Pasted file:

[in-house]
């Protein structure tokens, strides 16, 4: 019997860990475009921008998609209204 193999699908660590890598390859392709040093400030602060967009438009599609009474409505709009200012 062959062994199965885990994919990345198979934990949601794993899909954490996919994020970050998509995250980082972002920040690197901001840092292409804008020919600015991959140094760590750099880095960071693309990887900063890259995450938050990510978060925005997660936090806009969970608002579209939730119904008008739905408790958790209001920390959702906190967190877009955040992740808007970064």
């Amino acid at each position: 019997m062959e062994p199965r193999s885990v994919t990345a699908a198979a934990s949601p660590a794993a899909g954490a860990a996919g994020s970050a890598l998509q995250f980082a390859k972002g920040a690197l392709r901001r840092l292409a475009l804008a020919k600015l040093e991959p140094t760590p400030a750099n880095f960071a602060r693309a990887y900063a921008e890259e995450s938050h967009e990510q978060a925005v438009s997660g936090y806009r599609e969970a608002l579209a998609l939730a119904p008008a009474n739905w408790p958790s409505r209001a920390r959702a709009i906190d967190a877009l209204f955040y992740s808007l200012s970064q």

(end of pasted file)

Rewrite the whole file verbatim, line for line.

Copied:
[in-house]
């Protein structure tokens, strides 16, 4: 019997860990475009921008998609209204 193999699908660590890598390859392709040093400030602060967009438009599609009474409505709009200012 062959062994199965885990994919990345198979934990949601794993899909954490996919994020970050998509995250980082972002920040690197901001840092292409804008020919600015991959140094760590750099880095960071693309990887900063890259995450938050990510978060925005997660936090806009969970608002579209939730119904008008739905408790958790209001920390959702906190967190877009955040992740808007970064």
């Amino acid at each position: 019997m062959e062994p199965r193999s885990v994919t990345a699908a198979a934990s949601p660590a794993a899909g954490a860990a996919g994020s970050a890598l998509q995250f980082a390859k972002g920040a690197l392709r901001r840092l292409a475009l804008a020919k600015l040093e991959p140094t760590p400030a750099n880095f960071a602060r693309a990887y900063a921008e890259e995450s938050h967009e990510q978060a925005v438009s997660g936090y806009r599609e969970a608002l579209a998609l939730a119904p008008a009474n739905w408790p958790s409505r209001a920390r959702a709009i906190d967190a877009l209204f955040y992740s808007l200012s970064q």